Sunday, February 9, 2014

Feb. 9, 2014 (Day 3)

Began our day with Daily Prayer & Reflection led by Rev. Ted.  An almost ‘American’ breakfast followed of banana pancakes, pineapple, papaya and the usual delicious coffee and juice.  Honey replaced syrup.  Ted mentioned this was his favorite meal!

Today, the Sabbath, is a well adhered to day in Guatemala---a day of rest except for the vendors at the expansive market extending all around the streets in town.  Market would be like going to the grocery store for us, but with limited refrigeration, the people must shop often.  Our hotel hostess, Marbila, accompanied us today, and she and Candace educated us on some of the food not indigenous to the States.  Guatemala’s fruits and vegetables were much larger than ours.  A little disconcerting for me were all the raw fish, seafood and meat lying out in the open air, usually with someone swatting the insects vying for sustenance.  Add to that the many dogs everywhere hoping to find a scrap or two.  In addition to food, you could buy clothes, toiletries, household products, live chickens and on and on.  Marbila bought some fruits and vegetables, which she later incorporated into our meals.

We toured the town, including a stop at the cemetery---very different from ours, with mostly crudely constructed mausoleums.  There were many mounds of dirt for those who couldn't afford a mausoleum.  Standing in the center of the cemetery was a beautiful mausoleum, the burial site for Father Gregory for whom San Gregorio is named, and two other prominent Priests.  A brief stop to buy some souvenirs and back to our hotel for a short rest before noon lunch.  Marbila prepared a dish called pache, which was mashed potatoes mixed with salsa surrounding a piece of chicken, wrapped in local leaves and cooked.  A special treat of chocolate covered bananas topped off the meal.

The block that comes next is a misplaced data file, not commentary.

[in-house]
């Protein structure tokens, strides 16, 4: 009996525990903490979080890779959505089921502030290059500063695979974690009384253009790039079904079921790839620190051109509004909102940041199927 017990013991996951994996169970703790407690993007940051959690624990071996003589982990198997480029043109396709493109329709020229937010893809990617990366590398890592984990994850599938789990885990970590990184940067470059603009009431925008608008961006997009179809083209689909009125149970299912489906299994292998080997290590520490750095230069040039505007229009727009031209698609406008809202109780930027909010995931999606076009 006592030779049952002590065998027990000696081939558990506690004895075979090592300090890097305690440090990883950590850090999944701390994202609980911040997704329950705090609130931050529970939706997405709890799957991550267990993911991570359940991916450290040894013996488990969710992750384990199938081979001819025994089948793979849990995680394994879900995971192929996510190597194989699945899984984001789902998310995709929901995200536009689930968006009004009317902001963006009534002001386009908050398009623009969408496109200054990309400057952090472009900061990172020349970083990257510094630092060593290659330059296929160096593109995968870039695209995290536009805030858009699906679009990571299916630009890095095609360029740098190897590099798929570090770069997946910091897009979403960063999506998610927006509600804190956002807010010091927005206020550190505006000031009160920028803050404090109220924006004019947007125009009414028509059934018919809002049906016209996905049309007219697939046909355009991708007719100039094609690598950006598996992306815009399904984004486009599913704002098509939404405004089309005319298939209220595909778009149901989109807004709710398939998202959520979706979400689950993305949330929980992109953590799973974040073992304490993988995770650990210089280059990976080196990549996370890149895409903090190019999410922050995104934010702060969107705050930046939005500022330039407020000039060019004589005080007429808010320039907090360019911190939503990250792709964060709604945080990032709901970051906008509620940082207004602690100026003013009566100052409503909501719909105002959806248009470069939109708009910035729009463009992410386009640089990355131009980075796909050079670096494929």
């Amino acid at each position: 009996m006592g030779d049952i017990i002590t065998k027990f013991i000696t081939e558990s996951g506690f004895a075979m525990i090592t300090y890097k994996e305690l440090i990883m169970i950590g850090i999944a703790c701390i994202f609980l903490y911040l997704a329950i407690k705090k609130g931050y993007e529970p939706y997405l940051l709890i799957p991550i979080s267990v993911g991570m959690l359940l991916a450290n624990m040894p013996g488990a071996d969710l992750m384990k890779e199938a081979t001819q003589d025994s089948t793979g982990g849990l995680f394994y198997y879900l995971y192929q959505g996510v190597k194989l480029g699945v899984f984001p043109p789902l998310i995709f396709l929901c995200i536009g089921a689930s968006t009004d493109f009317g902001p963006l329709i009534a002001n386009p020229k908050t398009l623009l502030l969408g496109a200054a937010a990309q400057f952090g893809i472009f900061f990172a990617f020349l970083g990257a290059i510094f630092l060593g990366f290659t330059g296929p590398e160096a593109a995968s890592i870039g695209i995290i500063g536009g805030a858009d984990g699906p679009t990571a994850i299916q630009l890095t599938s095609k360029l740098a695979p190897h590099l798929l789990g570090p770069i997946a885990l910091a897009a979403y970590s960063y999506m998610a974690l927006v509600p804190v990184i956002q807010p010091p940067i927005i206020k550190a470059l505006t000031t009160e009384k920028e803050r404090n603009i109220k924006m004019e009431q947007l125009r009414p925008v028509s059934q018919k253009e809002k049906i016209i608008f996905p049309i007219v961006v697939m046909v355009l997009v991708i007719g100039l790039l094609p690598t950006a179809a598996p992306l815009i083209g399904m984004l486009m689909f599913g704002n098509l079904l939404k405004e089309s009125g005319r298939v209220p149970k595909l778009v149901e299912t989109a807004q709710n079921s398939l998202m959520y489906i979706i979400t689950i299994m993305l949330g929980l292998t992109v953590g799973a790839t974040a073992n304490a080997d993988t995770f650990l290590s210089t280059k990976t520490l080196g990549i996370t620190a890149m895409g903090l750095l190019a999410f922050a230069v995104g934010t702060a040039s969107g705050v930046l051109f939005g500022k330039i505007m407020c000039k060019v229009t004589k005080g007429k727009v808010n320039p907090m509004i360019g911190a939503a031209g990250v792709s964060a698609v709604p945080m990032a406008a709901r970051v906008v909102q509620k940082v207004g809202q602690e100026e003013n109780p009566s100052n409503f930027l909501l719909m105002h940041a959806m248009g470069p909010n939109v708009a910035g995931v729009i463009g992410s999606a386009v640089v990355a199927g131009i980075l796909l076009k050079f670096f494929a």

Our afternoon trip took us to the Café Tzampetey Coffee Cooperative for a tour and detailed explanation of the coffee making process.  Candace has been supporting this business by importing their coffee to Kansas City.  We even saw her next partial shipment being held under lock and key.  For a sample, go to the Broadway Cafe in KC.  Before departing, we bought bags of coffee to take home with us.  We thanked the President and General Manager for our tour and the handmade bracelets they gave us and were on our way home, stopping at two scenic overlooks for photo opts.

After a two-hour break, we gathered for an Educational Meeting with Dennis Evans, a local educator, originally from England, who has devoted the last 22 years to promoting education in San Lucas Toliman.  It was an hour of enlightenment in understanding how the school system works in Guatemala.

Our usual devotion was followed by another delicious dinner.  We ate pork chops and fresh green beans from the market today accompanied by a tomato based sauce.  Did I mention tortillas?
Today was truly a cultural experience.

Buensas noches!
Carol Malarky
Photos: Gabe Hopkins

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